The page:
The M3 motorway project has been dogged by controversy since 2003, when it was announced that the motorway would pass through the Skryne Valley, just two miles away from the Hill of Tara.
The Hill of Tara in County Meath is one of Ireland's most legendary sites and one of Europe’s greatest archaeological treasures. The site was the seat of the High Kings of Ireland from early Celtic times until the 12th century. As the island’s ancient political capital, the area still contains a number of monuments such as Iron Age ring-forts and Neolithic tombs dating back to around 5,000 years ago.
Tara has been traditionally regarded in Ireland as the nation’s spiritual centre. This was the place where 4,000 United Irishmen chose to fight against the British army during the 1798 Rebellion, and where Irish political leader Daniel O’Connell gathered over half a million people in 1843 in a peaceful demonstration for the repeal of the Act of Union between Great Britain and Ireland.
Today, the Tara-Skryne Valley has one of Ireland’s most congested roads --the N3-- with up to 22,000 vehicles per day and an accident rate which is 50 percent higher than the national average.
In 2003 it was decided to replace the N3 road with a four-lane motorway --the M3-- in order to ease traffic congestion between Navan and Dublin city, but the planned motorway sparked controversy after more than 350 academics opposed the project saying it would irreparably damage the area's heritage.
Opponents claim the M3 motorway will have a high visual and noise impact on the Tara-Skryne valley, but Ireland’s National Roads Authority claims the chosen M3 route is the one that will cause the least amount of damage among 10 different alternative routes.
Local residents in the valley welcome the development, which would cut dramatically their two-hour journey to Dublin through the narrow N3 road and would attract new businesses and bring jobs.
Initially approved in 2003 the M3 motorway was due to completion in 2006 but legal challenges, protests, and new archaeological findings have delayed the works. At present, the motorway is scheduled to open near the end of 2010.
Anti-road protesters and environmental activists have been congregating at the M3 construction site since works began in the Tara-Skryne Valley in 2007.
On July 18th 2007 seven protesters were arrested by Gardaí, the Irish Police, after they tried to halt the works by blocking construction traffic.
On September 23th 2007 over 1,500 people gathered on Tara Hill to take part in a human sculpture representing a harp and spelling out the words "Save Tara Valley".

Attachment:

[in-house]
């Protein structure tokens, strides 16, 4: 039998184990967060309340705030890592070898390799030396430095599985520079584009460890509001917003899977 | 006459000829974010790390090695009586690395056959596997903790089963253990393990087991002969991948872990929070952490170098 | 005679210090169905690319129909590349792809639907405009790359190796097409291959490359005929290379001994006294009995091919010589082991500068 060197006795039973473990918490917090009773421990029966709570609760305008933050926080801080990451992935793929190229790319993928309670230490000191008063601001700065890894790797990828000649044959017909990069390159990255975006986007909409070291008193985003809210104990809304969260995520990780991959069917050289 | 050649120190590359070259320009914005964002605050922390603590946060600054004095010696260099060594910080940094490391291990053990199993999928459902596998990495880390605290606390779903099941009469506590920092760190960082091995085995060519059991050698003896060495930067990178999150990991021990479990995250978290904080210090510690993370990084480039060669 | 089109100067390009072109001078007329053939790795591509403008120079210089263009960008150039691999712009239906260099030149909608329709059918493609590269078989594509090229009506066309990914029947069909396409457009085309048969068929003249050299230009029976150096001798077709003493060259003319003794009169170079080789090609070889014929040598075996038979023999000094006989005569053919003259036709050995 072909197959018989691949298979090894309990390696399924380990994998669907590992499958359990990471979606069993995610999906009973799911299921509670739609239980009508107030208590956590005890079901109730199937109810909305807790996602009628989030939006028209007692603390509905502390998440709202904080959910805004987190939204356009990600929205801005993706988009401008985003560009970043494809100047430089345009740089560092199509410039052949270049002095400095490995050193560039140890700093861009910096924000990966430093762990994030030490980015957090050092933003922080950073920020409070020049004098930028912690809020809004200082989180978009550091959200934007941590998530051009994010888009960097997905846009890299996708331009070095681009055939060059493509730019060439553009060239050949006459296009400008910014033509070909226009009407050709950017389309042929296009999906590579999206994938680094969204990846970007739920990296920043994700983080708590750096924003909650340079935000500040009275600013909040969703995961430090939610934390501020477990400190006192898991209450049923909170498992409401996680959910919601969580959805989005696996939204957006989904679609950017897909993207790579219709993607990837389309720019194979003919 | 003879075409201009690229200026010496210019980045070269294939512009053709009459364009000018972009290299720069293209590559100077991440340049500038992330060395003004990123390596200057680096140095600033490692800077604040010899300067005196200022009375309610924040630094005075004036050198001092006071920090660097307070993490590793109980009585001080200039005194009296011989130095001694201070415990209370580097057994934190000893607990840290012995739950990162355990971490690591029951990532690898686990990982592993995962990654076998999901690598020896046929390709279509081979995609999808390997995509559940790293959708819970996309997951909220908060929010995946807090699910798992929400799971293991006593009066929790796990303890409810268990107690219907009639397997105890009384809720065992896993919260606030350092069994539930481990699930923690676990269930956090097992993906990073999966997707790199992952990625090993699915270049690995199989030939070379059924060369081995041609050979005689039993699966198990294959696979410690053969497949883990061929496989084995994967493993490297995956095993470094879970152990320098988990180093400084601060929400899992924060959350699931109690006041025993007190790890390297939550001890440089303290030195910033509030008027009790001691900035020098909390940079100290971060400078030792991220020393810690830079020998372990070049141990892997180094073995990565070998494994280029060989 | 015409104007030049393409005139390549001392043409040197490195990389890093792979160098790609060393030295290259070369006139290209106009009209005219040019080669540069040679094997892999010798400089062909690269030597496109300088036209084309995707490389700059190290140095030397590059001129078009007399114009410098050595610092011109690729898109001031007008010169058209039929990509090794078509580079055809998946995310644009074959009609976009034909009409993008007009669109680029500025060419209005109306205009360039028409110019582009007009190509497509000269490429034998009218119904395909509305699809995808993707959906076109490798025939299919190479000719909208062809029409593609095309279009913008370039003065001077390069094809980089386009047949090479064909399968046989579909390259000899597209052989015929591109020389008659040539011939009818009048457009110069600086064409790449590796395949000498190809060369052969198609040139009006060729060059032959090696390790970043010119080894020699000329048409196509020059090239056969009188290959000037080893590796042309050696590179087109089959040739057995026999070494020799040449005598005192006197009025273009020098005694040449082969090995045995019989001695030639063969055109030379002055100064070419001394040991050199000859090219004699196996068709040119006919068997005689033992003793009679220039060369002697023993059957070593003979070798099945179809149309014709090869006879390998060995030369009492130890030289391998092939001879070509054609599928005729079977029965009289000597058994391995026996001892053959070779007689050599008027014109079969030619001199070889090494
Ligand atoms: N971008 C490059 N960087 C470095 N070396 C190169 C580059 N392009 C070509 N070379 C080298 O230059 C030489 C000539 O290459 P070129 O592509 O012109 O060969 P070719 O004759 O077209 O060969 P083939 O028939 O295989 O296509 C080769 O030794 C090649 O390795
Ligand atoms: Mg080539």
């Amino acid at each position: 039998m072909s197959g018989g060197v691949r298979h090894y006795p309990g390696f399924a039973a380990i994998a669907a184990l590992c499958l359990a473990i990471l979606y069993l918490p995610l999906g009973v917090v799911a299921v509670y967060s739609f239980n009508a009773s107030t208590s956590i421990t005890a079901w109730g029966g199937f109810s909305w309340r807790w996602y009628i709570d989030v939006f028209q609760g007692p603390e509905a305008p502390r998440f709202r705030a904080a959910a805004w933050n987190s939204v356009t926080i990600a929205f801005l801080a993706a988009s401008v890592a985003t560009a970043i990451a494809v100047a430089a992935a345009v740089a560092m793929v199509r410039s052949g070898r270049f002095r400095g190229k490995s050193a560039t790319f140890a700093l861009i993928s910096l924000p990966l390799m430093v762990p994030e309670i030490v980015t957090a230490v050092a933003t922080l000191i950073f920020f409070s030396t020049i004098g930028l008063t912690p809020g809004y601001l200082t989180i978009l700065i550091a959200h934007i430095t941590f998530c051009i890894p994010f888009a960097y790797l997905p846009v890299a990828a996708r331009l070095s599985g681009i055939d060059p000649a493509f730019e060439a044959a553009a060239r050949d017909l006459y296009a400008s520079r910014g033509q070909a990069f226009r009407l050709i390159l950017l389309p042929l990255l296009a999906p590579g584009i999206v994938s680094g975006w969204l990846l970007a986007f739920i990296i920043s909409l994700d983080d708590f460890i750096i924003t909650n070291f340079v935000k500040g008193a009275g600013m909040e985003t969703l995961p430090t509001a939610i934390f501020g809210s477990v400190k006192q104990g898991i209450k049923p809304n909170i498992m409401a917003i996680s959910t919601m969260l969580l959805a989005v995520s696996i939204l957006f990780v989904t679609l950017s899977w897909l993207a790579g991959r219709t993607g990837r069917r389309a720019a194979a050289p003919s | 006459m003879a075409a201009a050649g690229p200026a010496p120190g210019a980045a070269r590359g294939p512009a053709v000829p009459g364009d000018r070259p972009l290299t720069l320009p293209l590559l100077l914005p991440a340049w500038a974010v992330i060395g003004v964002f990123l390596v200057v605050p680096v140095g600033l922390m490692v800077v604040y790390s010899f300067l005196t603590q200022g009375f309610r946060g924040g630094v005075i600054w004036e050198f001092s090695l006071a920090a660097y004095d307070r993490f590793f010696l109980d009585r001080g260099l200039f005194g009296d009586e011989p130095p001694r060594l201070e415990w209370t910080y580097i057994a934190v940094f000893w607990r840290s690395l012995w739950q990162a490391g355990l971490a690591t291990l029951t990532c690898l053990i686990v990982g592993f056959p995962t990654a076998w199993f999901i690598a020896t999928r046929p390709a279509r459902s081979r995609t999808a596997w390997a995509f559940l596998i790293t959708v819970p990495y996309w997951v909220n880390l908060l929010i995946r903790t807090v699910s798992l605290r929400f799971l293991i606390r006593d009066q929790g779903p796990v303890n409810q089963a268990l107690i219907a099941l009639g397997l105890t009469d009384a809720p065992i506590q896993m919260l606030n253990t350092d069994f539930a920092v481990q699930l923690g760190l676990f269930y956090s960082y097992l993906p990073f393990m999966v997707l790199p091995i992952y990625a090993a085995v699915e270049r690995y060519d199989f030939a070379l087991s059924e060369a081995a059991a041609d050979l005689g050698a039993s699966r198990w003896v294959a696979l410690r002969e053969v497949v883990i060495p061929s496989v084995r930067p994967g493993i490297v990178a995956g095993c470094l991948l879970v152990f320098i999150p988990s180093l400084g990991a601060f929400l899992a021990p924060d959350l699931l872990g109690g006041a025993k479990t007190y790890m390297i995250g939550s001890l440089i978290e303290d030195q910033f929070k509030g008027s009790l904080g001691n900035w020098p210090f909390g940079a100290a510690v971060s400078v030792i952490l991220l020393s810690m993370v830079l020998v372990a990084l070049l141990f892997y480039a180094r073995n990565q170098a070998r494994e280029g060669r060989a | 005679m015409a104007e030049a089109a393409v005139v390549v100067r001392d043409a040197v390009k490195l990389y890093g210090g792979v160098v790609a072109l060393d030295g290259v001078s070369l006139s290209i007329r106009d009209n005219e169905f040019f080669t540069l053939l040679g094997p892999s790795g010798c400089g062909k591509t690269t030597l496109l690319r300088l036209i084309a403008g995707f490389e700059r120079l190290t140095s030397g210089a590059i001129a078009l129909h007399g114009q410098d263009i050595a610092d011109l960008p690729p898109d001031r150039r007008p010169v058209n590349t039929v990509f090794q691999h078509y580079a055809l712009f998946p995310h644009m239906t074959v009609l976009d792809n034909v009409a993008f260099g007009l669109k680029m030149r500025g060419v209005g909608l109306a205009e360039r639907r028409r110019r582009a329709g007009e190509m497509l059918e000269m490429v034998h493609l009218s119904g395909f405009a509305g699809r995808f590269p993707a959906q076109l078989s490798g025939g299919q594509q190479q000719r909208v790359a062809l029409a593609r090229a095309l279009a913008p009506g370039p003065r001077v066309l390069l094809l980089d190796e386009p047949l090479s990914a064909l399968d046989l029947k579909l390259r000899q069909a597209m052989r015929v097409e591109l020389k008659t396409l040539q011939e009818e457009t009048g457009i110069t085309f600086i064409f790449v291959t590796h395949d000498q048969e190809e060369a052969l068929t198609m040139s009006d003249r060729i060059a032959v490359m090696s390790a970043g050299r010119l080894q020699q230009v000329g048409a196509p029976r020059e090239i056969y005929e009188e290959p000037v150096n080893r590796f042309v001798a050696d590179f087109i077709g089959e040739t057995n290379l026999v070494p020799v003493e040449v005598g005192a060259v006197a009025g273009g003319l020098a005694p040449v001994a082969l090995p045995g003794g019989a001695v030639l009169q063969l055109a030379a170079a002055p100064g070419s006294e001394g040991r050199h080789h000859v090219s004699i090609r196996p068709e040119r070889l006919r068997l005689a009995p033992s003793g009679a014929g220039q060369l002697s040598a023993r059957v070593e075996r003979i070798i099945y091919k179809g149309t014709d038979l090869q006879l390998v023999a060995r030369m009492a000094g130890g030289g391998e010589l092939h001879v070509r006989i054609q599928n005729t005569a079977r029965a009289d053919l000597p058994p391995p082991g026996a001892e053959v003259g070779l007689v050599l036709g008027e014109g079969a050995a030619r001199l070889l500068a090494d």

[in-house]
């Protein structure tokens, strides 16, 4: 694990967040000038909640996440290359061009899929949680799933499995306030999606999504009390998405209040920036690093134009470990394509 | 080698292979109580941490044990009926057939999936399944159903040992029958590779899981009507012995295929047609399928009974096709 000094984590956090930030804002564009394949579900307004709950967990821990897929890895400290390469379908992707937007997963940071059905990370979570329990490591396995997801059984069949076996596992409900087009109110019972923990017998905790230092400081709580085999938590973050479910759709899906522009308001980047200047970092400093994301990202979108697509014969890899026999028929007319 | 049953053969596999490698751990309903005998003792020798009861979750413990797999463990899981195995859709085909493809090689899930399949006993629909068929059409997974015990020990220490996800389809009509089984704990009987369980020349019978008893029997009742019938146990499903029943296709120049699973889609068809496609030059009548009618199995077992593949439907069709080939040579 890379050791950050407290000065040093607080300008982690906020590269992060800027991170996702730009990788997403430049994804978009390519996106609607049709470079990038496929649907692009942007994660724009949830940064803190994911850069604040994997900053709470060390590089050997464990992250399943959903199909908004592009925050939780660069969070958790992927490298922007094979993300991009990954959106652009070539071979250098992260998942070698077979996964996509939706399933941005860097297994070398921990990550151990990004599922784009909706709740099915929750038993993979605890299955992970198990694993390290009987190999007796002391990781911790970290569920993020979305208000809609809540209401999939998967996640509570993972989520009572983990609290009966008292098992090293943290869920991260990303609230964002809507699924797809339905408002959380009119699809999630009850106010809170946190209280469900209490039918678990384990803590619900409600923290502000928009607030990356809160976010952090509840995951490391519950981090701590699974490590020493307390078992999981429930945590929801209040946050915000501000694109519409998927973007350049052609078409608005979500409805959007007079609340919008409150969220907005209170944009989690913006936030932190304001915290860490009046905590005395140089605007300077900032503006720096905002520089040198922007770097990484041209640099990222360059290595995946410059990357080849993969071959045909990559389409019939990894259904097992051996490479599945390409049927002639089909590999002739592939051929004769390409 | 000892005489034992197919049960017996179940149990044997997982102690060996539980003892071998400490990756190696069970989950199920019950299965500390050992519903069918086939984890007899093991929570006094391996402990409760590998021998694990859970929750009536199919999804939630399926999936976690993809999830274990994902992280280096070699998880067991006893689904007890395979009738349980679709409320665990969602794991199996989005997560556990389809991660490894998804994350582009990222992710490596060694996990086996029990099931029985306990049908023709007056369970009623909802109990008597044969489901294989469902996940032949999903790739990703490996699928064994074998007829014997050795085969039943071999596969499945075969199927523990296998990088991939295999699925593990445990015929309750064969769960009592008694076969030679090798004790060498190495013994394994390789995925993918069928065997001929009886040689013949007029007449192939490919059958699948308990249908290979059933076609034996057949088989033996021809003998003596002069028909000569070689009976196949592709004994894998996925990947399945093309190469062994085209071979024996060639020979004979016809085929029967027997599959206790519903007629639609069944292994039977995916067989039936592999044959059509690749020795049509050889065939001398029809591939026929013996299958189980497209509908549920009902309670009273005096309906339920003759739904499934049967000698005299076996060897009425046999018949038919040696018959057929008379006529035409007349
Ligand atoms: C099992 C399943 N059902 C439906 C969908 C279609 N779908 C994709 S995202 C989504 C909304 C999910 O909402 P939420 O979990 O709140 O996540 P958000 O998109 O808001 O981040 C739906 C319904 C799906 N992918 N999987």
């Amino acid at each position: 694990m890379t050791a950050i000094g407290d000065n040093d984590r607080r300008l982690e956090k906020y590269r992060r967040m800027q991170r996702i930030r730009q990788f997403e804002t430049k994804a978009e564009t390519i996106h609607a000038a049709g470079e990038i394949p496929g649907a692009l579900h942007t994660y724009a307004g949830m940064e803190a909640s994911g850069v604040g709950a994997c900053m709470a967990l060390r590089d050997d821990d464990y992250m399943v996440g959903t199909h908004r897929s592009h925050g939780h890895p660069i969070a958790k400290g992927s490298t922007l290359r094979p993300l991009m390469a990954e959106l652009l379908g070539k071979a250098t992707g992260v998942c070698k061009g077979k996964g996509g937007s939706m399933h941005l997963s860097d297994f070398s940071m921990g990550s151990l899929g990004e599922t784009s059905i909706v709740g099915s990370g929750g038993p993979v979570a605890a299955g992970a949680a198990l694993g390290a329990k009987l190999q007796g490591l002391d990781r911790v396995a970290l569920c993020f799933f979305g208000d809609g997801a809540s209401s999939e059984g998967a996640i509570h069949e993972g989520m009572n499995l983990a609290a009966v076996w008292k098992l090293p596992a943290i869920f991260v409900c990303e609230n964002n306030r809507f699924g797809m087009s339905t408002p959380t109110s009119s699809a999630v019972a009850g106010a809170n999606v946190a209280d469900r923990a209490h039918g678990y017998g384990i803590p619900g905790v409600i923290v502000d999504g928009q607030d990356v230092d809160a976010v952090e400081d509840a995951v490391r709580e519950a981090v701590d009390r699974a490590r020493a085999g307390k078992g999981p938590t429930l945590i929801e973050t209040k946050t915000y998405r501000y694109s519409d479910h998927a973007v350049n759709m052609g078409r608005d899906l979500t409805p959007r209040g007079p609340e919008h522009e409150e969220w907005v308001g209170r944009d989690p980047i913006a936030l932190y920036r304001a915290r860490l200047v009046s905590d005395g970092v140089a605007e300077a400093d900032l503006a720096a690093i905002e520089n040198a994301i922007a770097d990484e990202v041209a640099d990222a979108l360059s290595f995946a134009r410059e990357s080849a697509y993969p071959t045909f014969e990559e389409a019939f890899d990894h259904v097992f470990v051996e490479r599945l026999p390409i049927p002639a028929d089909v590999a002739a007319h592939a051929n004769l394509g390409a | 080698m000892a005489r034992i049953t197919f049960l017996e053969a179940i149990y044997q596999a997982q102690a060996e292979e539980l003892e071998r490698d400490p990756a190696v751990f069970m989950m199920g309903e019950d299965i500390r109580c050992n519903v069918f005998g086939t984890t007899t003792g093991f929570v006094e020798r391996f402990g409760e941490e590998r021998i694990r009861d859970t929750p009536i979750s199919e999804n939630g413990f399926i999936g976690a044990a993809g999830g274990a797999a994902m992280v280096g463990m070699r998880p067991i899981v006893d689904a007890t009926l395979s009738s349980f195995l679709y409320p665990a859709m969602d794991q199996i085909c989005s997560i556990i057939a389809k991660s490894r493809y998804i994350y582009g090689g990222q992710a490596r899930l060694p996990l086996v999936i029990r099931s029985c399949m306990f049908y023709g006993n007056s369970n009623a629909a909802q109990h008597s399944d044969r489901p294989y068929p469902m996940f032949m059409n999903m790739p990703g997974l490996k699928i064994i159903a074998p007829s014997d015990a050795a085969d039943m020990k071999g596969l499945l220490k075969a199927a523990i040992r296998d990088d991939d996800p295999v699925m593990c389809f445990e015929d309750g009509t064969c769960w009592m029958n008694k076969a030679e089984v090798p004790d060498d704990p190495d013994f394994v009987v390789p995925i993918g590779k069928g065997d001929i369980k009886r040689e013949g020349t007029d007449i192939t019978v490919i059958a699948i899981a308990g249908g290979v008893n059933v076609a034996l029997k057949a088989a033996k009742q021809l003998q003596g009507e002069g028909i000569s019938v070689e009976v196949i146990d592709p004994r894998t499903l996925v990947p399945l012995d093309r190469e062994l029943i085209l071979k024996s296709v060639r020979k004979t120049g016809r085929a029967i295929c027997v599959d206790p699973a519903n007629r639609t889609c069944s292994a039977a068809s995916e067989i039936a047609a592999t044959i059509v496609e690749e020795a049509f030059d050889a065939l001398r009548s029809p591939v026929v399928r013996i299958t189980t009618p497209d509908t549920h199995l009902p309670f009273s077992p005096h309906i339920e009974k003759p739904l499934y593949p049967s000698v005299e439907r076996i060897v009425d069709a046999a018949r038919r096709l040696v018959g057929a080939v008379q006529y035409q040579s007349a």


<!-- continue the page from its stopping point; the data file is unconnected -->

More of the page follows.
Protests stepped up last March 2008 as anti-road activists entered the construction site at Rath Lugh and chained themselves to rigid objects around the area, refusing to move. One of the demonstrators chained herself into a tunnel close to the works during three days.
Arrests were made as the activists clashed with Gardaí when workers tried to resume construction.
In response to last March's protests, Ireland's National Roads Authority said that further delays in the project would cost lives in road crashes, as well as costing the taxpayer €330,000 per week.
In the meanwhile, the Green Party was accused of doing a U-turn in its attitude to the M3 motorway.
The Green Party, Irish Labour and Sinn Féin had opposed the route of the motorway during the 2007 election campaign.
In the last 2007 General Election, voters in the Tara-Skryne Valley voted massively for the political parties supporting the M3 plans (Fianna Fáil, Fine Gael, and Progressive Democrats).
After the General Election the Greens joined a coalition government with Fianna Fáil and Green Party leader John Gormley became the new Minister for the Environment.
As the M3 works moved ahead, Minister for the Environment John Gormley said that the Hill of Tara could become a UNESCO World Heritage Site despite the planned motorway running alongside it.
Do you want to know more about the M3 and Tara?
» ww.m3motorway.ie , the official M3 website provides information on the progress of the motorway construction.
» www.tarawatch.org , activists’ campaign to save the Hill of Tara archaeological complex from the M3 motorway construction.